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Maryland Manual, 1981-82
Volume 180, Page 28   View pdf image (33K)
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28/Maryland Manual

Jacqueline M. Spell, Chief Clerk
Margery S. LaMar, Assistant Chief Clerk
Mary K. Perryclear, Journal Clerk
Brenda C. Ward, Assistant Journal Clerk
Alan Bernstein, Reading Clerk
Cornelia Connelly, Page Coordinator

The legislative powers of the State of Maryland
are vested in the General Assembly, which con-
sists of two distinct branches, the Senate and the
House of Delegates (Const. 1867, Art. Ill, sec.
1). The General Assembly consists of 188 mem-
bers, with 47 Senators and 141 members of the
House of Delegates. They are elected from 47 leg-
islative districts.

Every Senator or Delegate must be a citizen of
the State and a resident of it for at least one year
preceding the date of his election. For six months
prior to his election he must have resided in his
legislative district. A Senator must be at least
twenty-five years of age at the time of his election
and a Delegate at least twenty-one. No member
of Congress or any person holding a civil or mili-
tary office under the United States Government is
eligible for election to the General Assembly (III,
9, 10, 11). The term of each Senator and Delegate
is four years from the second Wednesday of Janu-
ary following the date of his election (III, 6). The
Governor is required to appoint to any vacancy
that occurs in either House through death, resig-
nation, or disqualification a person whose name is
submitted to him in writing by the State Central
Committee of the political party with which the
Delegate or Senator, so vacating, had been affili-
ated in the County or District from which he or
she was elected, provided that the appointee shall
be of the same political party as the person whose
office is to be filled. All persons so appointed
serve for the unexpired portion of the term (III,
13). Each House elects its own officers, is judge
of the qualifications and election of its own mem-
bers, and establishes rules for the conduct of its
business.

The General Assembly meets annually. Ses-
sions begin the second Wednesday in January and
are for a period not longer than ninety days. The
General Assembly may extend its sessions beyond
ninety days, but not to exceed an additional thir-
ty days, by resolution concurred in by three-fifths
vote of the membership in each House. The Gov-
ernor may call special sessions at any time he
deems it necessary (III, 14), but no single special

session may last longer than thirty days.

The General Assembly must pass at each regu-
lar session a budget bill that contains the budget
for the State government for the next fiscal year.
Upon the passage of the bill by both Houses, it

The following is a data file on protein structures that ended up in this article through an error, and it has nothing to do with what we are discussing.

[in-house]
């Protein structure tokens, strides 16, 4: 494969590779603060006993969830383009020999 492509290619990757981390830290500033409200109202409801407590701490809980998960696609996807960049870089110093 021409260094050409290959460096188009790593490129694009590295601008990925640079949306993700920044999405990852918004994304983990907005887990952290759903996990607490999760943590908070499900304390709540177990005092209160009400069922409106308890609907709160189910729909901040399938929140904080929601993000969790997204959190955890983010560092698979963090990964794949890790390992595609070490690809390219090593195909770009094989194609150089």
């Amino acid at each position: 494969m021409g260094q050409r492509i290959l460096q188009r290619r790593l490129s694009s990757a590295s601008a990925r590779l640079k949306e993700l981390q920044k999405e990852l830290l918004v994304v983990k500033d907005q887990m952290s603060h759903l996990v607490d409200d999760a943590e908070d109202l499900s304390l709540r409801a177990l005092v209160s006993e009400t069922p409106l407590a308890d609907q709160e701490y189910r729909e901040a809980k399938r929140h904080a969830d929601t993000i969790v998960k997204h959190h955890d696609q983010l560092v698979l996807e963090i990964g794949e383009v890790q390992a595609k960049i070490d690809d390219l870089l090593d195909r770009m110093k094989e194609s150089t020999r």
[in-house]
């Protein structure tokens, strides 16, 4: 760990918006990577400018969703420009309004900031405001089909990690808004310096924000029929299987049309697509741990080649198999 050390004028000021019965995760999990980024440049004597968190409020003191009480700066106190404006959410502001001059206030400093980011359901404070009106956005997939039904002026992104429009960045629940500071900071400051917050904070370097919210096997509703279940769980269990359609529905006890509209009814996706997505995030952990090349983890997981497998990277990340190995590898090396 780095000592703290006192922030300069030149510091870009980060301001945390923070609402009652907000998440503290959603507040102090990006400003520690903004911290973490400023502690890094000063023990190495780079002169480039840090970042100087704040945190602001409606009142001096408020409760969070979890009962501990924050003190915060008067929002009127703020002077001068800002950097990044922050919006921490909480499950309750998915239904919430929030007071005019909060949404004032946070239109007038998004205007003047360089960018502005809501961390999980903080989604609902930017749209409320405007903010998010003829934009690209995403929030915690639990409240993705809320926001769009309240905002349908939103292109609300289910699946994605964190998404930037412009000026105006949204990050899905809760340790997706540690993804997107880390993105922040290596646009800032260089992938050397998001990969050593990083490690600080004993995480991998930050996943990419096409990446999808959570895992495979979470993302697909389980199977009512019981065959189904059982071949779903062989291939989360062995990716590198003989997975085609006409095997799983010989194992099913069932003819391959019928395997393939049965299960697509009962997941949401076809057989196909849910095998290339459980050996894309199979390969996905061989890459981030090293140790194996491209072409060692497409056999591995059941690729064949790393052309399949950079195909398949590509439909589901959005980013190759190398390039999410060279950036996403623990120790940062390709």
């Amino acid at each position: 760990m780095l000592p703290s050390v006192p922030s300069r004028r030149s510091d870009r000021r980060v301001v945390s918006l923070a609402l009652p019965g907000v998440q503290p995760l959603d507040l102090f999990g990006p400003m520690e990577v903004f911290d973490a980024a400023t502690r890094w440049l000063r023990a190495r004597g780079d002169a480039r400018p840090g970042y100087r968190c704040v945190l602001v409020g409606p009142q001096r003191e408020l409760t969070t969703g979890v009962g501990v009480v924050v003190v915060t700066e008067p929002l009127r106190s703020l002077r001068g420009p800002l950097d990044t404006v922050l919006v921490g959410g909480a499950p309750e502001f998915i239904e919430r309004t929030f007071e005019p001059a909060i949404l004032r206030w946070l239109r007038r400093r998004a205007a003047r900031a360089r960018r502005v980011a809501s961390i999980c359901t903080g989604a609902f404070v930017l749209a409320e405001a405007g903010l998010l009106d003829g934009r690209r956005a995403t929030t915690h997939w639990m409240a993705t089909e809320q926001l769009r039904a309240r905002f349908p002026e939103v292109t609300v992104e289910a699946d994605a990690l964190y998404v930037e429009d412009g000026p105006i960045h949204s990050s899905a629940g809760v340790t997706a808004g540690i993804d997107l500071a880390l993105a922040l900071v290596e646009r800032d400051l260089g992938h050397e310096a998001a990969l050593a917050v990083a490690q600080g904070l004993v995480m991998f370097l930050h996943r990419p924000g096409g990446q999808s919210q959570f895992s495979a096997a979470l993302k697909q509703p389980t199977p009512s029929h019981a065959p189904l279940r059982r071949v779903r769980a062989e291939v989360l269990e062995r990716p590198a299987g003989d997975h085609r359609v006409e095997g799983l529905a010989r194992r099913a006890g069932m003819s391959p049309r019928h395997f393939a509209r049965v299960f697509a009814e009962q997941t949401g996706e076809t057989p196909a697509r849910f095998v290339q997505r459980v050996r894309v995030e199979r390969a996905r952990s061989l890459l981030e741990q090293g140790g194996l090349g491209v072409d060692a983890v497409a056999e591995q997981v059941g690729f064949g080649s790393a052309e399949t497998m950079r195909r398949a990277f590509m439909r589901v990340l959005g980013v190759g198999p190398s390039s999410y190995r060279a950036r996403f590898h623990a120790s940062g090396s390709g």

becomes a law without further action (III, 52).
By Constitutional Amendment adopted by the
people at the General Election held November 7,
1978, the General Assembly is authorized to en-
act laws (other than appropriation bills) that
mandate the Governor, in the preparation of the
annual budget, to provide for the funding of spe-
cific programs at specified levels (III, 52(11) and
(12)).

Under the provisions of a Constitutional
Amendment ratified by the voters in 1972 (Chap-
ter 369, Acts of 1972), the Senate and the House
of Delegates may adopt a "consent calendar"
procedure permitting bills to be read and voted
upon as a single group on both second and third
readings, affording members of each House rea-
sonable notice of the bills so placed on each con-
sent calendar (III, 27, 28).

The General Assembly has power to pass such
laws as are necessary for the welfare of the State,
and, in addition, it has the power to pass public
local laws for counties not having home rule
powers and for special taxing areas. The Home
Rule Amendment of 1954 (XI-E) virtually pro-
hibits the General Assembly from passing local
legislation for incorporated cities and towns, al-
though the Assembly retains its power to pass a
general statewide law that affects them. The Gen-
eral Assembly may establish such departments of
State government as are necessary for its efficient
operation and may establish special taxing dis-
tricts or areas within the State for the purpose of
administering a special function or functions. The
General Assembly may establish such taxes as are
in accordance with the Constitution of the State
and of the United States. It may propose amend-
ments to the State Constitution, which must be
embodied in a regular legislative bill passed by
three-fifths of the total membership of each
House. All amendments to the Constitution must
be submitted to the voters at the next general
election after passage.

All bills passed by the General Assembly be-
come law when signed by the Governor, or
passed over his veto by three-fifths of the mem-
bership of each House, on the first day of June
after the session in which the law was passed, ex-
cept (1) when a later date is specified in the Act,
or (2) when the bill is declared an emergency
measure and is passed by three-fifths of the total

 



 
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Maryland Manual, 1981-82
Volume 180, Page 28   View pdf image (33K)
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